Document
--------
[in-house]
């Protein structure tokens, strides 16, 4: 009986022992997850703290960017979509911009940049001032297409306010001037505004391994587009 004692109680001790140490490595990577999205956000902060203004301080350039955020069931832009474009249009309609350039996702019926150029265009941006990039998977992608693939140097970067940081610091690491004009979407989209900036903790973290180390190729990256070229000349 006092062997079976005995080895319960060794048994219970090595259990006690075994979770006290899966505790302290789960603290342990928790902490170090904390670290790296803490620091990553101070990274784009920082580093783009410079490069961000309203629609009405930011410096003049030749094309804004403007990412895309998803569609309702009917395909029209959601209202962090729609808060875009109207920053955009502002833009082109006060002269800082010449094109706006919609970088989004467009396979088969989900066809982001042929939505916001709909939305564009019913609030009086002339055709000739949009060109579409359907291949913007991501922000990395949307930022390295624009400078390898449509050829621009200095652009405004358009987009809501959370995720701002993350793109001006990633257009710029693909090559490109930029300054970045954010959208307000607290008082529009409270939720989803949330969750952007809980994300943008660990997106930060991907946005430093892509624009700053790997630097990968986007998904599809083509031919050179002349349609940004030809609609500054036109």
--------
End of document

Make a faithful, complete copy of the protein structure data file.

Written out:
[in-house]
């Protein structure tokens, strides 16, 4: 009986022992997850703290960017979509911009940049001032297409306010001037505004391994587009 004692109680001790140490490595990577999205956000902060203004301080350039955020069931832009474009249009309609350039996702019926150029265009941006990039998977992608693939140097970067940081610091690491004009979407989209900036903790973290180390190729990256070229000349 006092062997079976005995080895319960060794048994219970090595259990006690075994979770006290899966505790302290789960603290342990928790902490170090904390670290790296803490620091990553101070990274784009920082580093783009410079490069961000309203629609009405930011410096003049030749094309804004403007990412895309998803569609309702009917395909029209959601209202962090729609808060875009109207920053955009502002833009082109006060002269800082010449094109706006919609970088989004467009396979088969989900066809982001042929939505916001709909939305564009019913609030009086002339055709000739949009060109579409359907291949913007991501922000990395949307930022390295624009400078390898449509050829621009200095652009405004358009987009809501959370995720701002993350793109001006990633257009710029693909090559490109930029300054970045954010959208307000607290008082529009409270939720989803949330969750952007809980994300943008660990997106930060991907946005430093892509624009700053790997630097990968986007998904599809083509031919050179002349349609940004030809609609500054036109």